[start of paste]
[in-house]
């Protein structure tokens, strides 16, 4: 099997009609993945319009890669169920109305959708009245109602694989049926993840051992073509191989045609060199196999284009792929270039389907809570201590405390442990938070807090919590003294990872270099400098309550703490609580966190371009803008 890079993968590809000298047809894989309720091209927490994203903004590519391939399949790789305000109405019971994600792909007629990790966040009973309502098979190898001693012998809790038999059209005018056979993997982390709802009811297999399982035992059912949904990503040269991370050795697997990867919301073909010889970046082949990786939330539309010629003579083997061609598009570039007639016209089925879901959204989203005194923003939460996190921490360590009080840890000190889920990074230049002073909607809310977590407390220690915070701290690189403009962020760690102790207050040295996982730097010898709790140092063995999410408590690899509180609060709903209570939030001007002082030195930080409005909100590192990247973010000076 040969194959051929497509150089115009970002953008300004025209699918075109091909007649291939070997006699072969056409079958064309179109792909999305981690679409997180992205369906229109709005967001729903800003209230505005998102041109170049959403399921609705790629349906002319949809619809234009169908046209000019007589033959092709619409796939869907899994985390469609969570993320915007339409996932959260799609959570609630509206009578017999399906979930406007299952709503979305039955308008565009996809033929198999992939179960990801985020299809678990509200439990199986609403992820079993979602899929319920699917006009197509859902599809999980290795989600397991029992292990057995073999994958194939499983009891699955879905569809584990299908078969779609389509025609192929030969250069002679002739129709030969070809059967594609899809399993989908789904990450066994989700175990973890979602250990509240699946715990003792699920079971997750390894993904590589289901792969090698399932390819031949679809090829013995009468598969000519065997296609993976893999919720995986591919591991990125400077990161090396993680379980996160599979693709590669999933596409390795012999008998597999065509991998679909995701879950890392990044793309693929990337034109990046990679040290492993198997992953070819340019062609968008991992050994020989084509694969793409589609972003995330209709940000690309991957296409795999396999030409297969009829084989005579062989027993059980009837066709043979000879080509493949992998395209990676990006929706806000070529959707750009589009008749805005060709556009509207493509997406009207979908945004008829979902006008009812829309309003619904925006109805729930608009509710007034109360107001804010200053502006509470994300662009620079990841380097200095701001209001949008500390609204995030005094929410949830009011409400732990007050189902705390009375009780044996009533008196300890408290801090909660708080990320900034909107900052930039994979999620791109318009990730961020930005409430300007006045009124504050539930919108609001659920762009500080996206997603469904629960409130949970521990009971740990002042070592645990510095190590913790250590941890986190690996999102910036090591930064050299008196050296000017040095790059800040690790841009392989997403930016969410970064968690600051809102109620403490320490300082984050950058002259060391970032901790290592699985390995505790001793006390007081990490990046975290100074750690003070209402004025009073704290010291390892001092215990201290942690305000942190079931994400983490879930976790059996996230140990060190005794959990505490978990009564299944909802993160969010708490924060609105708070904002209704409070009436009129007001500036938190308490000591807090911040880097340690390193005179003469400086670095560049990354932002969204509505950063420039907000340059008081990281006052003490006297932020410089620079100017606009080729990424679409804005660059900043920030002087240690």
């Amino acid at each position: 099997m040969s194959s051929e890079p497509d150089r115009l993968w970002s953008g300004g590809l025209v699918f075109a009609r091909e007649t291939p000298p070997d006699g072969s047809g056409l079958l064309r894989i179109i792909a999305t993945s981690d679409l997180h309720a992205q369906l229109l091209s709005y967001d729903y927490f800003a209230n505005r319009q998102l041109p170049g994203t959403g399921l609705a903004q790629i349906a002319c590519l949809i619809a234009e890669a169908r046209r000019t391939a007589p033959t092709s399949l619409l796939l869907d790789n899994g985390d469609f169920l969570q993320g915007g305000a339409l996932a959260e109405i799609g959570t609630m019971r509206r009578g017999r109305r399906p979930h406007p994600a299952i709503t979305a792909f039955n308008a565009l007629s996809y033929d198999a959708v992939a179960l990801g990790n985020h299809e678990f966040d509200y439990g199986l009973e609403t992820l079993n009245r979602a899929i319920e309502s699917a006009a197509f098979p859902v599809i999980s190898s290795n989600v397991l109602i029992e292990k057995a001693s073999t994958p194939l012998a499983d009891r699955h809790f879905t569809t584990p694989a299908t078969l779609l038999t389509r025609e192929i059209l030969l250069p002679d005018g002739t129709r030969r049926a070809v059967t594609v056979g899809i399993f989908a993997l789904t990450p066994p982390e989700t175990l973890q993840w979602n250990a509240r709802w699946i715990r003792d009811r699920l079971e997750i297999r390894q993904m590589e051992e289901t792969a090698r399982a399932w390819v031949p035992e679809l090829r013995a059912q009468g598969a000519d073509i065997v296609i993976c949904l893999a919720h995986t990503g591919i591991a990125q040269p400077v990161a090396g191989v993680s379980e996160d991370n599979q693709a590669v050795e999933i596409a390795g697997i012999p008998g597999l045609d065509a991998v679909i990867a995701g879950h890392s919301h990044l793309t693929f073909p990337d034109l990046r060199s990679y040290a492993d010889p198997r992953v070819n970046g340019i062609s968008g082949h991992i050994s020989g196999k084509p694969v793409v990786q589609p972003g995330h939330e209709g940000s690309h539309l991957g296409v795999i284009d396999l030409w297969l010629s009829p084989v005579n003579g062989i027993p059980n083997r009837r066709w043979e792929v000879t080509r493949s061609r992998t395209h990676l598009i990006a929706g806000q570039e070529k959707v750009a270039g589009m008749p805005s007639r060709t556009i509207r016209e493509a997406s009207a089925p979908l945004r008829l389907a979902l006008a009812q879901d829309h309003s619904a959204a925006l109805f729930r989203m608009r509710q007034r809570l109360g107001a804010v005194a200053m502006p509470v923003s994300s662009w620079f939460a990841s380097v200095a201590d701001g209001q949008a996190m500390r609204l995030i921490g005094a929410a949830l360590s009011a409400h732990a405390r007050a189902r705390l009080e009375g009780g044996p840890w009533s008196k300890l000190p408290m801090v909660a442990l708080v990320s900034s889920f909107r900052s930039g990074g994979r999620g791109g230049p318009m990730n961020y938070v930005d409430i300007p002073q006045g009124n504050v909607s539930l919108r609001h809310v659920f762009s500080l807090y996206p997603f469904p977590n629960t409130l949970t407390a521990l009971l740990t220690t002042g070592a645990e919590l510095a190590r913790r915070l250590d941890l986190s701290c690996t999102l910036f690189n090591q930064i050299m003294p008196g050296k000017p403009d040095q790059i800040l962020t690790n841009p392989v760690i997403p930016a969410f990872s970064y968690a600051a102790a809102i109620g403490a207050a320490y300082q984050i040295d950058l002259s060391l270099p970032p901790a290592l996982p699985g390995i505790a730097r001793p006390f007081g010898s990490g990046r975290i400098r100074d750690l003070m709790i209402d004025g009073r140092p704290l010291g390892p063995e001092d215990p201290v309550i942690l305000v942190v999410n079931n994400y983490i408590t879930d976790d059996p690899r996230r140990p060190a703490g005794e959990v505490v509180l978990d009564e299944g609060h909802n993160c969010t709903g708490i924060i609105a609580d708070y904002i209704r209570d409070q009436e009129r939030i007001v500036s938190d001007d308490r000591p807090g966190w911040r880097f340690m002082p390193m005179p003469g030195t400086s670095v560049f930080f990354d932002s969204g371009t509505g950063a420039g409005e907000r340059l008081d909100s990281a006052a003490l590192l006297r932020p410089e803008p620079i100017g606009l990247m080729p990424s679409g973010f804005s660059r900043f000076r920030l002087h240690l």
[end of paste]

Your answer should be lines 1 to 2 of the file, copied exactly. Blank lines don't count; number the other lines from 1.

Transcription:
[in-house]
């Protein structure tokens, strides 16, 4: 099997009609993945319009890669169920109305959708009245109602694989049926993840051992073509191989045609060199196999284009792929270039389907809570201590405390442990938070807090919590003294990872270099400098309550703490609580966190371009803008 890079993968590809000298047809894989309720091209927490994203903004590519391939399949790789305000109405019971994600792909007629990790966040009973309502098979190898001693012998809790038999059209005018056979993997982390709802009811297999399982035992059912949904990503040269991370050795697997990867919301073909010889970046082949990786939330539309010629003579083997061609598009570039007639016209089925879901959204989203005194923003939460996190921490360590009080840890000190889920990074230049002073909607809310977590407390220690915070701290690189403009962020760690102790207050040295996982730097010898709790140092063995999410408590690899509180609060709903209570939030001007002082030195930080409005909100590192990247973010000076 040969194959051929497509150089115009970002953008300004025209699918075109091909007649291939070997006699072969056409079958064309179109792909999305981690679409997180992205369906229109709005967001729903800003209230505005998102041109170049959403399921609705790629349906002319949809619809234009169908046209000019007589033959092709619409796939869907899994985390469609969570993320915007339409996932959260799609959570609630509206009578017999399906979930406007299952709503979305039955308008565009996809033929198999992939179960990801985020299809678990509200439990199986609403992820079993979602899929319920699917006009197509859902599809999980290795989600397991029992292990057995073999994958194939499983009891699955879905569809584990299908078969779609389509025609192929030969250069002679002739129709030969070809059967594609899809399993989908789904990450066994989700175990973890979602250990509240699946715990003792699920079971997750390894993904590589289901792969090698399932390819031949679809090829013995009468598969000519065997296609993976893999919720995986591919591991990125400077990161090396993680379980996160599979693709590669999933596409390795012999008998597999065509991998679909995701879950890392990044793309693929990337034109990046990679040290492993198997992953070819340019062609968008991992050994020989084509694969793409589609972003995330209709940000690309991957296409795999396999030409297969009829084989005579062989027993059980009837066709043979000879080509493949992998395209990676990006929706806000070529959707750009589009008749805005060709556009509207493509997406009207979908945004008829979902006008009812829309309003619904925006109805729930608009509710007034109360107001804010200053502006509470994300662009620079990841380097200095701001209001949008500390609204995030005094929410949830009011409400732990007050189902705390009375009780044996009533008196300890408290801090909660708080990320900034909107900052930039994979999620791109318009990730961020930005409430300007006045009124504050539930919108609001659920762009500080996206997603469904629960409130949970521990009971740990002042070592645990510095190590913790250590941890986190690996999102910036090591930064050299008196050296000017040095790059800040690790841009392989997403930016969410970064968690600051809102109620403490320490300082984050950058002259060391970032901790290592699985390995505790001793006390007081990490990046975290100074750690003070209402004025009073704290010291390892001092215990201290942690305000942190079931994400983490879930976790059996996230140990060190005794959990505490978990009564299944909802993160969010708490924060609105708070904002209704409070009436009129007001500036938190308490000591807090911040880097340690390193005179003469400086670095560049990354932002969204509505950063420039907000340059008081990281006052003490006297932020410089620079100017606009080729990424679409804005660059900043920030002087240690």